We’ve all known at least one of these people at some point in our lives (and some of us are related to one): People who are too smart for the world around them and are made to suffer for it. Carrie Pilby is a chick-lit book, so its ending is not much in question, but the way author Caren Lissner takes us on her heroine’s journey is a bit different, and her writing is excellent.
Carrie is a recent college graduate, a nineteen year-old who skipped three grades and went to Harvard. She is well aware of how smart she is, and has spent her whole life trying to make connections with people so she will not feel so alone. Living in New York City, funded by her mostly absent banker father, she has various tasks with which to occupy her days so she won’t end up spending all of her time in bed. Most notably, she sees a therapist (paid for by her father) who asks her to complete the tasks on a short list. Her tasks might not seem daunting – they are as simple as telling someone she cares and going on a date – but to Carrie, who views the world, and the people in it, as hypocritical, sex-obsessed, and of course, dumber than she, it is. What makes her unique is her ability to see some of her own foibles, while she continues to be blinded by others. She tries really hard to fulfill the tasks, even though she thinks the assignment itself is stupid (she can tear its substance apart in less time than it takes other folks to order a cup of coffee).
Along the way, Carrie meets a host of interesting characters, who are neither as black nor white as they first seem. It is Carrie’s journey to discovering that there are varying degrees to everyone’s sex obsession, immorality, and hypocrisy that propels the book’s action along, and her ruminations on the world around her is beyond clever. It is my habit to dog-ear pages that strike me as quote-worthy, and this one has more dog’s ears than the local pound. For example, when her Dad asks about her love-life, Carrie thinks:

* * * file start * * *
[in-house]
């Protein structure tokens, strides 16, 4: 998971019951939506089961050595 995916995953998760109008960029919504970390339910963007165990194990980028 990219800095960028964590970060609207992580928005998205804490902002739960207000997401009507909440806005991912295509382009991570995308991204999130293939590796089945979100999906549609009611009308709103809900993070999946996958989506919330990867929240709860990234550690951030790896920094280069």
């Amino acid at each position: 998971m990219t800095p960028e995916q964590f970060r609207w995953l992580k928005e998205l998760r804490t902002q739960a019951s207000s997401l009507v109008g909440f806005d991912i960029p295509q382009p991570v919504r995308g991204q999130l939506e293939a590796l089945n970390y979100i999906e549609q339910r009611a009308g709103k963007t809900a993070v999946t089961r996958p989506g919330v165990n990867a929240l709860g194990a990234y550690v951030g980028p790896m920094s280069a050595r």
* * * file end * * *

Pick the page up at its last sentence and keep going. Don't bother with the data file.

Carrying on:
“I wonder what it’s like to be a father of a daughter and know that eventually, she is going to be defiled in some way. It may take thirteen years, or seventeen years, or thirty-one, but sooner or later, your princess is going to have a prince’s jewels in her silk pillow. I guess you either have to not think about it or pretend it doesn’t exist. Like headcheese.”
She has many, many more nuggets of wisdom that effortlessly combine her great thoughts with some mundane contemporary life reference – the joy of having new pair of socks, what it feels like when a past romance turned suddenly sour, the outfits politicians wear when in the “Politician State of Emergency Rolling up My Sleeves Outfit”. There were times during Carrie Pilby where I caught myself laughing out loud, and other times where Lissner described Carrie’s pain so well it was painful even to read.
Although there was not a lot of action in the book – Carrie’s external life is much the same at the beginning of the book as it is at the end – there was a lot of change within Carrie, told through her very funny, very insightful interior monologue. It is hard to write this kind of story without making your heroine seem judgmental, snotty or just plain unlikable, but Lissner manages it handily. When the book ended, I was sad because I wanted to spend more time with Carrie, and wanted to enjoy her HEA a bit longer with her.